As Gay Games 9 approaches its close, I must confess – I am a little sad…
For eight days in August, our city felt very “international” to me, worldly and sophisticated. I keep hearing good reports about the games and, in fact, met several participants (and three medalists – two gold, one silver) at work today. The Games participants were all proudly wearing their respective medals – as they should be. One woman had traveled from Russia to play badminton – she was lovely, with limited English but so proud and happy to be here. I actually asked if I could hug her, told her how moved I had been to see the Russian delegation at the Opening Ceremonies and then she asked if I would take a picture of her and her partner for them. I was honored.
Another medal winner was a proud gentleman who said he had trained for more than two years to compete in the swimming competitions, then went on to say how beautiful and welcoming Cleveland was, what a fantastic job the local Gay Games 9 committee had done and how he would remember this experience forever. The last athlete was a “bruised-up” lady – seems she was the goalie on the American ice hockey team (which lost to the Canadian team, boo!) She seemed to actually be beaming when I asked about her medal, then she shook my hand and asked if I would take a picture with her! I was flattered (and of course said “Yes!”) Like the others, she mentioned what an amazing experience the Games had been for her and how warm, friendly and welcoming everyone was in Cleveland.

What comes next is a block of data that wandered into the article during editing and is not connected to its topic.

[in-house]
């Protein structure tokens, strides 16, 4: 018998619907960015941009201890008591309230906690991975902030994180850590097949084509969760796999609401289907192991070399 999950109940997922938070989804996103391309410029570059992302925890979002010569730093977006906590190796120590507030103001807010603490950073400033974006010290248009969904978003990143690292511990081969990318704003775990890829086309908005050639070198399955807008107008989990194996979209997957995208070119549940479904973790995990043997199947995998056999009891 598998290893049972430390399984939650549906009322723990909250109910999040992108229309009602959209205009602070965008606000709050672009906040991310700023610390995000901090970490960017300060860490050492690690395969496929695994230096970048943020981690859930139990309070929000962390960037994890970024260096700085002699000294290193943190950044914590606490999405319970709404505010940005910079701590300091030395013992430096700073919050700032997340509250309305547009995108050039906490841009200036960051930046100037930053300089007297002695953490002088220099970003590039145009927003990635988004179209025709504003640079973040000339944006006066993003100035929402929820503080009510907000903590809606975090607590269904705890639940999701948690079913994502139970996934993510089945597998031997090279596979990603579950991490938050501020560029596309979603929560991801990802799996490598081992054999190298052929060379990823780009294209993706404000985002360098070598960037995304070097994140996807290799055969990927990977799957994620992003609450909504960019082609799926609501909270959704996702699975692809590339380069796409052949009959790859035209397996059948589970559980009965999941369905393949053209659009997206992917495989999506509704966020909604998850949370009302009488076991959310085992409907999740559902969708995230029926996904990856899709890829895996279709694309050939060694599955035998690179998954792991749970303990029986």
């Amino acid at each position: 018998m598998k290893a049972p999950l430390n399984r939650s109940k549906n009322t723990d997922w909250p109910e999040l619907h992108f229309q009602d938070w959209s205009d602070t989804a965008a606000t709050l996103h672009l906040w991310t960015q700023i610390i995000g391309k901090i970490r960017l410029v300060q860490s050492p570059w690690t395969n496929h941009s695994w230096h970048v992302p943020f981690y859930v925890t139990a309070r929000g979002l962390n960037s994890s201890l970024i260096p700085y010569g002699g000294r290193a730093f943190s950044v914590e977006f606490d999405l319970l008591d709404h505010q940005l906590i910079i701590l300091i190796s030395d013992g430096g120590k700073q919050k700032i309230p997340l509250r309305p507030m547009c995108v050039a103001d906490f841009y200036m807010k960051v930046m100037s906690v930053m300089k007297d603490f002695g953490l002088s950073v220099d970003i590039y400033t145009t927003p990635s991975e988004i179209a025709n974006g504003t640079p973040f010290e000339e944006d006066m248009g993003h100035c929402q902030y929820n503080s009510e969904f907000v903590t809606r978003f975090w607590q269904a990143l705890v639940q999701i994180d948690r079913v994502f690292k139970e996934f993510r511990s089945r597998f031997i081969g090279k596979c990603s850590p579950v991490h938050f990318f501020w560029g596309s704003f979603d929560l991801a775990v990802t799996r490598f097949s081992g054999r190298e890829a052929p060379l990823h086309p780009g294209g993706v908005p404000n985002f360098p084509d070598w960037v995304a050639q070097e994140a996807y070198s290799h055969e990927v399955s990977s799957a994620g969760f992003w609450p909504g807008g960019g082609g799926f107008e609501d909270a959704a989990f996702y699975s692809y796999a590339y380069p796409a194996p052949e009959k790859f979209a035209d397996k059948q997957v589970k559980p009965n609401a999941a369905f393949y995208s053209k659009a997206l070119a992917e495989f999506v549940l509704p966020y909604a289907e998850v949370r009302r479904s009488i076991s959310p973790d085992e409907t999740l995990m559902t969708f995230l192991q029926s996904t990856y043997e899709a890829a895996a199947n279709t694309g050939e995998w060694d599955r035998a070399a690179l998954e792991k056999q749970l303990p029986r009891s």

Cleveland? Akron? You kick ass… As someone worried – and dare I admit, skeptical? – about our city’s ability to pull the games off, I will be the first one to admit I was SO WRONG and that Cleveland and Akron have made me “proud to be from CLE!”
While I am happy that the athletes have all enjoyed an amazing experience, I must selfishly share that I, too, have had an amazing experience. Cleveland feels “new” to me, full of potential and possibility. And while maybe I didn’t get a medal (or did I?), that renewed spirit and faith in our city is an even greater reward. Congrats again, Gay Games 9, and all the people that made you happen. I couldn’t be prouder of my city!